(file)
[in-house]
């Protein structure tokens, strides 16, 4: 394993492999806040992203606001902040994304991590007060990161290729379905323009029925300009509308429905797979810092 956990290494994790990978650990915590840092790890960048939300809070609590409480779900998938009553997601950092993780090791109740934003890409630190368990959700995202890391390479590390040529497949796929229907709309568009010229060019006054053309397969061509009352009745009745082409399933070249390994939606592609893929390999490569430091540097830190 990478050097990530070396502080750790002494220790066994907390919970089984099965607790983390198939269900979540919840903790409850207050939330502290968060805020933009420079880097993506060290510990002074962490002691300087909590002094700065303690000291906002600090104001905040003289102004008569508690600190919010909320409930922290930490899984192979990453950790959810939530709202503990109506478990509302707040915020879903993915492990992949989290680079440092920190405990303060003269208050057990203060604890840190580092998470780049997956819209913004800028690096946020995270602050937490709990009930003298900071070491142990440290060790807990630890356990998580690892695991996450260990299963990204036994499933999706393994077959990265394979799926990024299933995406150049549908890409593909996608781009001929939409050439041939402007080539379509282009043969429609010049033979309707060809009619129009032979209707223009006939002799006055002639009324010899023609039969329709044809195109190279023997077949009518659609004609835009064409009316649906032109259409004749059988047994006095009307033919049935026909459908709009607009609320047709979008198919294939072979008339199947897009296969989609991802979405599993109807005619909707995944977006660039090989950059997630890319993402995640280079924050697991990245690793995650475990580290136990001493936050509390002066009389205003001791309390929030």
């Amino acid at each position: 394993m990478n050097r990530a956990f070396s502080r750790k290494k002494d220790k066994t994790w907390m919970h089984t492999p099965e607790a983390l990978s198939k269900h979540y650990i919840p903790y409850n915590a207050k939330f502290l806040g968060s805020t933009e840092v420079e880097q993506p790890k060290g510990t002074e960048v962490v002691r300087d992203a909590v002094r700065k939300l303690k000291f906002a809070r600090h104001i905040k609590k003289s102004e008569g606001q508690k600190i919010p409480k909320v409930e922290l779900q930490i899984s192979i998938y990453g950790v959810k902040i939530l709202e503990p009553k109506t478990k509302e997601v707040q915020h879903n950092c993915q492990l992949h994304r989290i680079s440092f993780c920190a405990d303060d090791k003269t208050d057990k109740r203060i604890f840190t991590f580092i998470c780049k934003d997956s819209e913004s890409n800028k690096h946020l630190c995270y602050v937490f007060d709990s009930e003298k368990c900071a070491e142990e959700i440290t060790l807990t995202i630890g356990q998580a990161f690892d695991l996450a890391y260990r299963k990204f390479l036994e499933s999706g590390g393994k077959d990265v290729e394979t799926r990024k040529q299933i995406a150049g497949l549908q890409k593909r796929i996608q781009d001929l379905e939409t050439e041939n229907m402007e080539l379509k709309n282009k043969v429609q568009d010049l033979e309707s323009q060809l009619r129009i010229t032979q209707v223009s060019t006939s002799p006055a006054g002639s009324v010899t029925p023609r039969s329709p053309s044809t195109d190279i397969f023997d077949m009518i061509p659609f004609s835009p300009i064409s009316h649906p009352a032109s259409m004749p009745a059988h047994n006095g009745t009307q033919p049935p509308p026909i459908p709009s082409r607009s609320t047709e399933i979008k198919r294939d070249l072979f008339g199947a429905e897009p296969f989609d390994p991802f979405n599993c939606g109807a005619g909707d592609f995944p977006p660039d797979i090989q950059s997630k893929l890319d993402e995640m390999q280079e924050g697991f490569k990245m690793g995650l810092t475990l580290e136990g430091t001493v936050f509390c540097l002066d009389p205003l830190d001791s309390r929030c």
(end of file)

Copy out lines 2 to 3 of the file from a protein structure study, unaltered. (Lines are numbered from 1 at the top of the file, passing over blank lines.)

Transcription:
């Protein structure tokens, strides 16, 4: 394993492999806040992203606001902040994304991590007060990161290729379905323009029925300009509308429905797979810092 956990290494994790990978650990915590840092790890960048939300809070609590409480779900998938009553997601950092993780090791109740934003890409630190368990959700995202890391390479590390040529497949796929229907709309568009010229060019006054053309397969061509009352009745009745082409399933070249390994939606592609893929390999490569430091540097830190 990478050097990530070396502080750790002494220790066994907390919970089984099965607790983390198939269900979540919840903790409850207050939330502290968060805020933009420079880097993506060290510990002074962490002691300087909590002094700065303690000291906002600090104001905040003289102004008569508690600190919010909320409930922290930490899984192979990453950790959810939530709202503990109506478990509302707040915020879903993915492990992949989290680079440092920190405990303060003269208050057990203060604890840190580092998470780049997956819209913004800028690096946020995270602050937490709990009930003298900071070491142990440290060790807990630890356990998580690892695991996450260990299963990204036994499933999706393994077959990265394979799926990024299933995406150049549908890409593909996608781009001929939409050439041939402007080539379509282009043969429609010049033979309707060809009619129009032979209707223009006939002799006055002639009324010899023609039969329709044809195109190279023997077949009518659609004609835009064409009316649906032109259409004749059988047994006095009307033919049935026909459908709009607009609320047709979008198919294939072979008339199947897009296969989609991802979405599993109807005619909707995944977006660039090989950059997630890319993402995640280079924050697991990245690793995650475990580290136990001493936050509390002066009389205003001791309390929030």
């Amino acid at each position: 394993m990478n050097r990530a956990f070396s502080r750790k290494k002494d220790k066994t994790w907390m919970h089984t492999p099965e607790a983390l990978s198939k269900h979540y650990i919840p903790y409850n915590a207050k939330f502290l806040g968060s805020t933009e840092v420079e880097q993506p790890k060290g510990t002074e960048v962490v002691r300087d992203a909590v002094r700065k939300l303690k000291f906002a809070r600090h104001i905040k609590k003289s102004e008569g606001q508690k600190i919010p409480k909320v409930e922290l779900q930490i899984s192979i998938y990453g950790v959810k902040i939530l709202e503990p009553k109506t478990k509302e997601v707040q915020h879903n950092c993915q492990l992949h994304r989290i680079s440092f993780c920190a405990d303060d090791k003269t208050d057990k109740r203060i604890f840190t991590f580092i998470c780049k934003d997956s819209e913004s890409n800028k690096h946020l630190c995270y602050v937490f007060d709990s009930e003298k368990c900071a070491e142990e959700i440290t060790l807990t995202i630890g356990q998580a990161f690892d695991l996450a890391y260990r299963k990204f390479l036994e499933s999706g590390g393994k077959d990265v290729e394979t799926r990024k040529q299933i995406a150049g497949l549908q890409k593909r796929i996608q781009d001929l379905e939409t050439e041939n229907m402007e080539l379509k709309n282009k043969v429609q568009d010049l033979e309707s323009q060809l009619r129009i010229t032979q209707v223009s060019t006939s002799p006055a006054g002639s009324v010899t029925p023609r039969s329709p053309s044809t195109d190279i397969f023997d077949m009518i061509p659609f004609s835009p300009i064409s009316h649906p009352a032109s259409m004749p009745a059988h047994n006095g009745t009307q033919p049935p509308p026909i459908p709009s082409r607009s609320t047709e399933i979008k198919r294939d070249l072979f008339g199947a429905e897009p296969f989609d390994p991802f979405n599993c939606g109807a005619g909707d592609f995944p977006p660039d797979i090989q950059s997630k893929l890319d993402e995640m390999q280079e924050g697991f490569k990245m690793g995650l810092t475990l580290e136990g430091t001493v936050f509390c540097l002066d009389p205003l830190d001791s309390r929030c």